Could alternative sourcing be the future of CBD?28 Feb 2023
Sales growth of food and drink products containing CBD has fallen drastically in recent years, largely due to regulatory and consumer acceptance issues. Some companies are exploring new sources, such as CBD made from the terpenes in orange peel.
Cannabinol (CBD) sales growth in the food and drink industry in the US fell off a cliff in recent years. Though sales of CBD saw a meteoric rise in 2018 and 2019, they have since declined drastically in 2020 and 2021, according to a report by the Nutrition Business Journal. In 2019, hemp-derived CBD growth peaked at around 90%, yet fell to negative figures in 2020 where it has remained ever since.
This downward trend in sales growth is set to continue, according to the same report, which predicts further stable declines each year in the foreseeable future. This is partly due to the fact that many leading industry regulators, including the FDA, have continually refused to regulate food and drink products containing CBD.
Regulation is stifling CBD market growth
The potential of hemp-derived CBD in food and beverage products has been a hot topic in recent years, with many companies eagerly investing in the ingredient in anticipation of a profitable future. Unfortunately, regulation (or the lack thereof) of CBD ingredients has presented itself as a common stumbling block for brands seeking to incorporate CBD ingredients in product formulations.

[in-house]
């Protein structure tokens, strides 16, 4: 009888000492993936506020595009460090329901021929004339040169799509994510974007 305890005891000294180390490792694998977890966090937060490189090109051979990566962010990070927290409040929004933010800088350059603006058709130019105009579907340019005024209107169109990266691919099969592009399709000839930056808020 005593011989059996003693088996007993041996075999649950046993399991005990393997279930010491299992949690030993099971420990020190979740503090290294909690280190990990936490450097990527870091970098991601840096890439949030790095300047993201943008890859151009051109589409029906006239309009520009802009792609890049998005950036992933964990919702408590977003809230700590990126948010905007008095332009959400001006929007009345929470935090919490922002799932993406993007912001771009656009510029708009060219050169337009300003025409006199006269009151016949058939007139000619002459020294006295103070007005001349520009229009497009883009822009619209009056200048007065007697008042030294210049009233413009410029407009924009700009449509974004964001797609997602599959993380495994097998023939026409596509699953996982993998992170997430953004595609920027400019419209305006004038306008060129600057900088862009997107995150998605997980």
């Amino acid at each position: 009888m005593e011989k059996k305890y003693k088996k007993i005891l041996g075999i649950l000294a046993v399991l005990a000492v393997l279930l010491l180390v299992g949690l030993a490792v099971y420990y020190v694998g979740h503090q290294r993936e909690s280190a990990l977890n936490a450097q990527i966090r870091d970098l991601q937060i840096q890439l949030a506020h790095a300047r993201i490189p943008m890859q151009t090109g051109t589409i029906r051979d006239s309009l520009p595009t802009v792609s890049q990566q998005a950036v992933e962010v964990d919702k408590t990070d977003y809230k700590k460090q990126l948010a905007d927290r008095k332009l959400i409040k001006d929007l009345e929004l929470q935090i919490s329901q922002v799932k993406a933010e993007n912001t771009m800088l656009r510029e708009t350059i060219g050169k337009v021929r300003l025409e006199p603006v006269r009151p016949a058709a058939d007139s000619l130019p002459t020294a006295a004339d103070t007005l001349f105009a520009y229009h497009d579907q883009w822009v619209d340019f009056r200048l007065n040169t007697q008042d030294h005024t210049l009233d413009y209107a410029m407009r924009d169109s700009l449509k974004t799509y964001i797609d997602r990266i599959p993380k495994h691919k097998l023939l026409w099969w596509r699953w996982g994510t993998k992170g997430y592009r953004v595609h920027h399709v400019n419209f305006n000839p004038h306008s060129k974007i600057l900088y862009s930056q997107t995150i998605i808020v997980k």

In yet another hit to the sector, on 26 January 2023, the FDA announced a refusal to regulate CBD products following a consumer petition calling for their approval to be marketable as dietary supplements. In a statement, the FDA’s principal deputy commissioner Janet Woodock expressed concerns about the long-term safety risks associated with the consumption of CBD.
“Studies have shown the potential for harm to the liver, interactions with certain medications and possible harm to the male reproductive system,” Woodock said.
Concerns were also raised regarding the effect of CBD containing products on children and pregnant women.
The FDA’s recent announcement could render the future of CBD as an ingredient in food and drink products even more uncertain, much to the disappointment of industry stakeholders.
CBD derived from alternatives sources could solve consumer acceptance issues
Despite the regulatory setbacks, there may still be hope for the industry. The European CBD market is expected to grow to €2.6 billion, with users of the ingredient reaching 50 million by 2026, a recent report by UK-based market research company, Prohibition Partners, found.
© AdobeStock/New Africa
The uptick in consumer interest in CBD products in recent years has led to a flurry of startups and industry players seeking to explore the possibilities of using CBD as a food ingredient, sparking innovation in the food industry.
To bypass barriers to consumer acceptance associated with cannabis-derived CBD, several companies are experimenting with CBD derived from alternatives sources, such as orange peel or hops. US-based CBD company Peels developed an oil which it claims is bio-identical to pure hemp-based CBD but is made from the terpenes found in orange peel.